Wednesday, November 10, 2010

Water in a Time of Cholera

One fast, easy, cheap thing you can do today is grab a box of pool shock the next time you go to chinamart. I got 5 1# bags in a box for about $17, I think.


It is 100% Calcium Hypochlorite with 65% available chlorine. Cost, about $4. You can find this same formula elsewhere as well. With this pound of Pool Shock, you can now make 1,000 bottles of chlorine bleach. Each time you drink one of your pint bottles of water, save it. When you refill that little bottle with filtered water, and add pool shock, you have a bottle of great disinfecting bleach. Each one of those 1,000 pint bottles of chlorine bleach can be added to 12 gallons of filtered water. Let it sit 30 minutes, and you have 12 gallons of safe drinkable water. So your one pound of Pool Shock will disinfect 12,000 gallons of water. I actually have 7 pounds of Pool Shock set aside. If things really fall apart, I plan to sell/barter pint bottles of bleach to others who are less prepared for long-term troubles. Since I have enough Shock set aside for 7,000 bottles of bleach, I should have a nice little business, and I'll save lives at the same time.

How's that for a super-cheap barter tool, and water safety at the same time?! With cholera spreading through Haiti, it's something to think about.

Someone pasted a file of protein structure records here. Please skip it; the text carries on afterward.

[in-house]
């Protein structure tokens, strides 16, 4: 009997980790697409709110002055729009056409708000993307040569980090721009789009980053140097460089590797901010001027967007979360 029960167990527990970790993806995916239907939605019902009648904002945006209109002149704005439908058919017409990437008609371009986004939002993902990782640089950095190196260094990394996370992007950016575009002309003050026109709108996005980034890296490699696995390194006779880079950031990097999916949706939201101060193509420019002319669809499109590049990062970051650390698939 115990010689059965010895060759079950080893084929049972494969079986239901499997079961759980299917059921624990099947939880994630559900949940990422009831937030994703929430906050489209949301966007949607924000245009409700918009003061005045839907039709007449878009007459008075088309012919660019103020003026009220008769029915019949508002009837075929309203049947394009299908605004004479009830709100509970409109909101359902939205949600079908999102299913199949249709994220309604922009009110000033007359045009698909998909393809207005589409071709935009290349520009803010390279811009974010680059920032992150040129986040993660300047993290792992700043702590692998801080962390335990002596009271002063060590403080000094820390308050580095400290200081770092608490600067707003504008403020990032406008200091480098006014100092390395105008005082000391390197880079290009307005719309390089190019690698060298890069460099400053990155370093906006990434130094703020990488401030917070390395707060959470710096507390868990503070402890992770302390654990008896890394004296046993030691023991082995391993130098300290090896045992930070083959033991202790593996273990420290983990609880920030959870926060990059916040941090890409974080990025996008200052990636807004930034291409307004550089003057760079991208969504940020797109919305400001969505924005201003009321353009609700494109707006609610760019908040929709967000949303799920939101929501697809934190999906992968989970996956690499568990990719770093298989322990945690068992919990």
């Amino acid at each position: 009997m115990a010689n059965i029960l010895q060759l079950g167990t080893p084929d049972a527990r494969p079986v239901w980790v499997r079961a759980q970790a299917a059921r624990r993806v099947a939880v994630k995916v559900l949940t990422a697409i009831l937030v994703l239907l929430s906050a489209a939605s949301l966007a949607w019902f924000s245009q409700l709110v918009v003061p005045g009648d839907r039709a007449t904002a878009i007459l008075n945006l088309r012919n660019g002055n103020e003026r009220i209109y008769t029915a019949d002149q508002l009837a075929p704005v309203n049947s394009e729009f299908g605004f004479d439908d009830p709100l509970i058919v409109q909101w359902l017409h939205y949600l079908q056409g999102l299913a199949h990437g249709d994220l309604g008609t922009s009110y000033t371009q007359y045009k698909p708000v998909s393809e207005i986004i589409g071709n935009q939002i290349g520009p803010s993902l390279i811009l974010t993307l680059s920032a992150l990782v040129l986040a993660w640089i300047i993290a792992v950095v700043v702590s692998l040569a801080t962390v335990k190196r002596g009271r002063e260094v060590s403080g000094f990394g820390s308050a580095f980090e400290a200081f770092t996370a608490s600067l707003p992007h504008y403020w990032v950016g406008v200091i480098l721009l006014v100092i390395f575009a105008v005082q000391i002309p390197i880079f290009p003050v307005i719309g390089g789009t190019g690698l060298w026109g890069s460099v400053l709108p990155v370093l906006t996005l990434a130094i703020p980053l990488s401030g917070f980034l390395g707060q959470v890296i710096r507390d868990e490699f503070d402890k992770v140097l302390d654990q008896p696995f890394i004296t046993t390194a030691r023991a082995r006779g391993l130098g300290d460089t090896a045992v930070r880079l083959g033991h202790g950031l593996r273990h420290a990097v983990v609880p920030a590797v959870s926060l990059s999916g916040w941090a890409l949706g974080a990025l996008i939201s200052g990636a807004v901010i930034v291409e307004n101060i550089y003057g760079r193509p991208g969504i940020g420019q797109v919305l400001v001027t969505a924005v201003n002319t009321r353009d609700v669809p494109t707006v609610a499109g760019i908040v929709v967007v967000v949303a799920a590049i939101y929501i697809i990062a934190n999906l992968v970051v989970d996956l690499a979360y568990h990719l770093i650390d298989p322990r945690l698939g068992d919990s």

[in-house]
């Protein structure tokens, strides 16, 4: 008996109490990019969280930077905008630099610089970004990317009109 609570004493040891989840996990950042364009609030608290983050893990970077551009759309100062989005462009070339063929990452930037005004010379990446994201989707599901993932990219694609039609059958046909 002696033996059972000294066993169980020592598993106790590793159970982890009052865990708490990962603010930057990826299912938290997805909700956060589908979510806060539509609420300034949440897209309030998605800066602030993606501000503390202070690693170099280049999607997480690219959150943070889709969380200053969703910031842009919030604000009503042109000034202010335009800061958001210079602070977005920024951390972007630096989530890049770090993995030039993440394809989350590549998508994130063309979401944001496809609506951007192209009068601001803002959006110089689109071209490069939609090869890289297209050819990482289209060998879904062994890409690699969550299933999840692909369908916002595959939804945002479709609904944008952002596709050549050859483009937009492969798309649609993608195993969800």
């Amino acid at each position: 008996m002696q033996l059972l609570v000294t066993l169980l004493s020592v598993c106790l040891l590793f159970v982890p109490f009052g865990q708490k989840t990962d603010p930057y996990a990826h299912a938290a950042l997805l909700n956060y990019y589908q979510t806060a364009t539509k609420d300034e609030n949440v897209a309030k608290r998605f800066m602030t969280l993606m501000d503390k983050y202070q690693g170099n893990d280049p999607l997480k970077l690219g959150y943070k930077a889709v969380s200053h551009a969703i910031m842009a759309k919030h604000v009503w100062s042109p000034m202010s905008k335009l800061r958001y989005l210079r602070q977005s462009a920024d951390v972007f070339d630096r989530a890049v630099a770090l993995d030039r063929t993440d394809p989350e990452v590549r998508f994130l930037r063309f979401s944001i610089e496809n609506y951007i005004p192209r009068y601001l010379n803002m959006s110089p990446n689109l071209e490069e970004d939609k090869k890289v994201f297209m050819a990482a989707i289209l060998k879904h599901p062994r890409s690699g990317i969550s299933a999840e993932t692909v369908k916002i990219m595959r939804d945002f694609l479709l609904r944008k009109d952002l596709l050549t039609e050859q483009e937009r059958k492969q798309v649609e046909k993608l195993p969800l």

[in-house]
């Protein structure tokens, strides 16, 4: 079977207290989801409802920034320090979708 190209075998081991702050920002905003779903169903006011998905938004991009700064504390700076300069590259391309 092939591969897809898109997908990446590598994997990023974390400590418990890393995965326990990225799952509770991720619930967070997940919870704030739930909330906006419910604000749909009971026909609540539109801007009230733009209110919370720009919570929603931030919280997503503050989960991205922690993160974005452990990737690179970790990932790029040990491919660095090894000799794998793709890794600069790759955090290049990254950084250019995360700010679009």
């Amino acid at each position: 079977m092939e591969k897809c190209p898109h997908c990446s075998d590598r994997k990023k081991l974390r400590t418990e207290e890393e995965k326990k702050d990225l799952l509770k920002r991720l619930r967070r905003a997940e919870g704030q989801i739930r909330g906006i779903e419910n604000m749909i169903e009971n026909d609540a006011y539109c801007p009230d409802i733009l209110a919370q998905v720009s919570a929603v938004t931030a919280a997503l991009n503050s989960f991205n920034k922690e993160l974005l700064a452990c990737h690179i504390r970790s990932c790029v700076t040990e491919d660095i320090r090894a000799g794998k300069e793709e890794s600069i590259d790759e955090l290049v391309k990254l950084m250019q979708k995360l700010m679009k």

Berkey suggests putting Clorox into questionable water and then running it through the Black Berkey filter will get rid of every waterborne threat.



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2 comments:

Bitmap said...

The downside to that stuff is long term storage. The chemicals will react with the bags and turn them brittle so that they fall apart. The shock itself will change from granules to a sort of white goo. I don't know if the granules turning to goo is a side effect of the bags breaking down or not.

Long term it might be better to transfer it to glass containers, but I don't know if that will solve the goo problem.

mama4x said...

Hm, I was reading that Clorox denatured after a while but that the shock lasted a long time. I was planning on repackaging it in Mylar to protect it from water. Is the goo knowledge from personal experience? I wonder if it was damp or wet and it partially dissolved. Also I wonder if that would affect it's ability to act as Clorox to purify water. Thanks for the input!